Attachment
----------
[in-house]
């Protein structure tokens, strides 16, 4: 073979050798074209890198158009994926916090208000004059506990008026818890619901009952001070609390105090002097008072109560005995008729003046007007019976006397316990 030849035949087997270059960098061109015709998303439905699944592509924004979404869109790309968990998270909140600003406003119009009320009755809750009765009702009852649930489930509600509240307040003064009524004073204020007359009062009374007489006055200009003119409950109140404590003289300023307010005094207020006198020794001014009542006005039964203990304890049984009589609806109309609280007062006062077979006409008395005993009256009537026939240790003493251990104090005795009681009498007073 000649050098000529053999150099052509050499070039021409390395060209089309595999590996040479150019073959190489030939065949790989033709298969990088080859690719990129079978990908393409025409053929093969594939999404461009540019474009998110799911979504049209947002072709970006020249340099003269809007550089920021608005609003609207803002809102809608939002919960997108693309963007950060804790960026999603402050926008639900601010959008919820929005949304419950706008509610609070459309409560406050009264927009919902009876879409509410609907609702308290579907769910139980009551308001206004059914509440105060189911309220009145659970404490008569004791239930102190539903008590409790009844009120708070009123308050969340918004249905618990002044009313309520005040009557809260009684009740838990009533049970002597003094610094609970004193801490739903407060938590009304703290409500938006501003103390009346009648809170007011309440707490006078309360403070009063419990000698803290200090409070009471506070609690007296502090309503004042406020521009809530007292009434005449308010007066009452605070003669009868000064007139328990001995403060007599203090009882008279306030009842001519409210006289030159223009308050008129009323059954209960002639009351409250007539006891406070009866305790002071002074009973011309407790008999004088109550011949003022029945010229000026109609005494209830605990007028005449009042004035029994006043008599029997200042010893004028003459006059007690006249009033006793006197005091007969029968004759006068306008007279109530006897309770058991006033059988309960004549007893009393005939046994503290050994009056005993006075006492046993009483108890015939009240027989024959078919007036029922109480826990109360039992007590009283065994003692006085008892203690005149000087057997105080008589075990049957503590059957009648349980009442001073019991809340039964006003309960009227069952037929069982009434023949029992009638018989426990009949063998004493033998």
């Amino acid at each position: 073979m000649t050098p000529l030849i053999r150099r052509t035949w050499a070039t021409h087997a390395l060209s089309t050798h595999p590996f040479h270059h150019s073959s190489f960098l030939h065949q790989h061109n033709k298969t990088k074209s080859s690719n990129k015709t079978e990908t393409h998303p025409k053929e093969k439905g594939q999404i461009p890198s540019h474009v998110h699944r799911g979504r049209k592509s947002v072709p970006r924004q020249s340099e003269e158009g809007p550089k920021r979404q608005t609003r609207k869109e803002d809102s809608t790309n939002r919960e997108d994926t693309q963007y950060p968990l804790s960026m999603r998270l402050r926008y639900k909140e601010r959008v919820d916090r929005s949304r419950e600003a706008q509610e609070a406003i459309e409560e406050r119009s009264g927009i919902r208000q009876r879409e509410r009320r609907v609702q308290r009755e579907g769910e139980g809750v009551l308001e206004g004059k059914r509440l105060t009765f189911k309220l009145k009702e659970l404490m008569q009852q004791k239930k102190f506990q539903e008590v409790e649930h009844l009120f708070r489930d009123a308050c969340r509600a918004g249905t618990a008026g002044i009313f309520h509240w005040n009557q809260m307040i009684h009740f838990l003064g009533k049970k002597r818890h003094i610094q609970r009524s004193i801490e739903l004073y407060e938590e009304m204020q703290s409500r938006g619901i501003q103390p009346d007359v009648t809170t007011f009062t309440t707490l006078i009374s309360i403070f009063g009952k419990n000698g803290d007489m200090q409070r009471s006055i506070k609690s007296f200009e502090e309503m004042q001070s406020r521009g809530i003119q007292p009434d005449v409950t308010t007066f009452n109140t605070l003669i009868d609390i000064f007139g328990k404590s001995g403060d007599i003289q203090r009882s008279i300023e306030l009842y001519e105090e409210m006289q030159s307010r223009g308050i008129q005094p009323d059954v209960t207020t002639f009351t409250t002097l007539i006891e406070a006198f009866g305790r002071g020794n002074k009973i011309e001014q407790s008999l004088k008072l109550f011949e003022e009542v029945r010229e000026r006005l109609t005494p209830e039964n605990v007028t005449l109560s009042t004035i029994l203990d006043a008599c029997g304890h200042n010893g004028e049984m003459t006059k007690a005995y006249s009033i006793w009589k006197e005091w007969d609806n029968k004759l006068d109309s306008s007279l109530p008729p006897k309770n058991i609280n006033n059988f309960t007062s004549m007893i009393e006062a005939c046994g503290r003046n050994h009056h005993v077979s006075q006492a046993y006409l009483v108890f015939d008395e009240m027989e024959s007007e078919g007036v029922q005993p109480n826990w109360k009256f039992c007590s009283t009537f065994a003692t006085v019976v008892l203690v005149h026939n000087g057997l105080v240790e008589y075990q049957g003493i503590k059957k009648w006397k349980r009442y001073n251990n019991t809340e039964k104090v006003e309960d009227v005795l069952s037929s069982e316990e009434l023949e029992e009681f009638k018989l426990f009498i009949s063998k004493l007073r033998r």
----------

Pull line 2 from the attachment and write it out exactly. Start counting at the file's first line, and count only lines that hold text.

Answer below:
């Protein structure tokens, strides 16, 4: 073979050798074209890198158009994926916090208000004059506990008026818890619901009952001070609390105090002097008072109560005995008729003046007007019976006397316990 030849035949087997270059960098061109015709998303439905699944592509924004979404869109790309968990998270909140600003406003119009009320009755809750009765009702009852649930489930509600509240307040003064009524004073204020007359009062009374007489006055200009003119409950109140404590003289300023307010005094207020006198020794001014009542006005039964203990304890049984009589609806109309609280007062006062077979006409008395005993009256009537026939240790003493251990104090005795009681009498007073 000649050098000529053999150099052509050499070039021409390395060209089309595999590996040479150019073959190489030939065949790989033709298969990088080859690719990129079978990908393409025409053929093969594939999404461009540019474009998110799911979504049209947002072709970006020249340099003269809007550089920021608005609003609207803002809102809608939002919960997108693309963007950060804790960026999603402050926008639900601010959008919820929005949304419950706008509610609070459309409560406050009264927009919902009876879409509410609907609702308290579907769910139980009551308001206004059914509440105060189911309220009145659970404490008569004791239930102190539903008590409790009844009120708070009123308050969340918004249905618990002044009313309520005040009557809260009684009740838990009533049970002597003094610094609970004193801490739903407060938590009304703290409500938006501003103390009346009648809170007011309440707490006078309360403070009063419990000698803290200090409070009471506070609690007296502090309503004042406020521009809530007292009434005449308010007066009452605070003669009868000064007139328990001995403060007599203090009882008279306030009842001519409210006289030159223009308050008129009323059954209960002639009351409250007539006891406070009866305790002071002074009973011309407790008999004088109550011949003022029945010229000026109609005494209830605990007028005449009042004035029994006043008599029997200042010893004028003459006059007690006249009033006793006197005091007969029968004759006068306008007279109530006897309770058991006033059988309960004549007893009393005939046994503290050994009056005993006075006492046993009483108890015939009240027989024959078919007036029922109480826990109360039992007590009283065994003692006085008892203690005149000087057997105080008589075990049957503590059957009648349980009442001073019991809340039964006003309960009227069952037929069982009434023949029992009638018989426990009949063998004493033998």